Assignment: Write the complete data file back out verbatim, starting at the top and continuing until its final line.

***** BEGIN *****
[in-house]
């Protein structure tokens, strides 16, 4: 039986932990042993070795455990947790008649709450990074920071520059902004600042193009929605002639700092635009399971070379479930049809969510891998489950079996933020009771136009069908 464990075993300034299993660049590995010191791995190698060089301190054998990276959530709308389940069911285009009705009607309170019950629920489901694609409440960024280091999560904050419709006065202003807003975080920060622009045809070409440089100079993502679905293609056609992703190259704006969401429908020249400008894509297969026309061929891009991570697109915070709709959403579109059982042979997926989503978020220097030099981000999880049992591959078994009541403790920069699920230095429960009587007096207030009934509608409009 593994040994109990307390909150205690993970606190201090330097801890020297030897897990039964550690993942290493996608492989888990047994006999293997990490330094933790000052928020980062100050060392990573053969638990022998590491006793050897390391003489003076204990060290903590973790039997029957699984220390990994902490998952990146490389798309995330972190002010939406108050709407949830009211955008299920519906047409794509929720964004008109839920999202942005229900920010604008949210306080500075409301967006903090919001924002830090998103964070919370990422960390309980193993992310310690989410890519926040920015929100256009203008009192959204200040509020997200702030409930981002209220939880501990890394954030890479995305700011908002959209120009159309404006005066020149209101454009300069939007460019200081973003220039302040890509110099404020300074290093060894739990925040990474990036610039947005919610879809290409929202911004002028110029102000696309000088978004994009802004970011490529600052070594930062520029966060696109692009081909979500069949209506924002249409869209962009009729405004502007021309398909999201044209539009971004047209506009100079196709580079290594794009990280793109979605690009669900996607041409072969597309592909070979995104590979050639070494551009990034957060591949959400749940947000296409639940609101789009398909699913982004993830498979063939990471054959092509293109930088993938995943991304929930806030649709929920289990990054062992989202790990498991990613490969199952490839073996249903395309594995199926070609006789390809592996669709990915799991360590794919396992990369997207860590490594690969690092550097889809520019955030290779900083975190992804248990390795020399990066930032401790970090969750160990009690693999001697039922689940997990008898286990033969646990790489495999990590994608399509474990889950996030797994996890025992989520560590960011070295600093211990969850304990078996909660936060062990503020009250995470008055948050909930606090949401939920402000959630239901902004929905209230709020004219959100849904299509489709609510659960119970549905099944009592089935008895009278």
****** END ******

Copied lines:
[in-house]
């Protein structure tokens, strides 16, 4: 039986932990042993070795455990947790008649709450990074920071520059902004600042193009929605002639700092635009399971070379479930049809969510891998489950079996933020009771136009069908 464990075993300034299993660049590995010191791995190698060089301190054998990276959530709308389940069911285009009705009607309170019950629920489901694609409440960024280091999560904050419709006065202003807003975080920060622009045809070409440089100079993502679905293609056609992703190259704006969401429908020249400008894509297969026309061929891009991570697109915070709709959403579109059982042979997926989503978020220097030099981000999880049992591959078994009541403790920069699920230095429960009587007096207030009934509608409009 593994040994109990307390909150205690993970606190201090330097801890020297030897897990039964550690993942290493996608492989888990047994006999293997990490330094933790000052928020980062100050060392990573053969638990022998590491006793050897390391003489003076204990060290903590973790039997029957699984220390990994902490998952990146490389798309995330972190002010939406108050709407949830009211955008299920519906047409794509929720964004008109839920999202942005229900920010604008949210306080500075409301967006903090919001924002830090998103964070919370990422960390309980193993992310310690989410890519926040920015929100256009203008009192959204200040509020997200702030409930981002209220939880501990890394954030890479995305700011908002959209120009159309404006005066020149209101454009300069939007460019200081973003220039302040890509110099404020300074290093060894739990925040990474990036610039947005919610879809290409929202911004002028110029102000696309000088978004994009802004970011490529600052070594930062520029966060696109692009081909979500069949209506924002249409869209962009009729405004502007021309398909999201044209539009971004047209506009100079196709580079290594794009990280793109979605690009669900996607041409072969597309592909070979995104590979050639070494551009990034957060591949959400749940947000296409639940609101789009398909699913982004993830498979063939990471054959092509293109930088993938995943991304929930806030649709929920289990990054062992989202790990498991990613490969199952490839073996249903395309594995199926070609006789390809592996669709990915799991360590794919396992990369997207860590490594690969690092550097889809520019955030290779900083975190992804248990390795020399990066930032401790970090969750160990009690693999001697039922689940997990008898286990033969646990790489495999990590994608399509474990889950996030797994996890025992989520560590960011070295600093211990969850304990078996909660936060062990503020009250995470008055948050909930606090949401939920402000959630239901902004929905209230709020004219959100849904299509489709609510659960119970549905099944009592089935008895009278």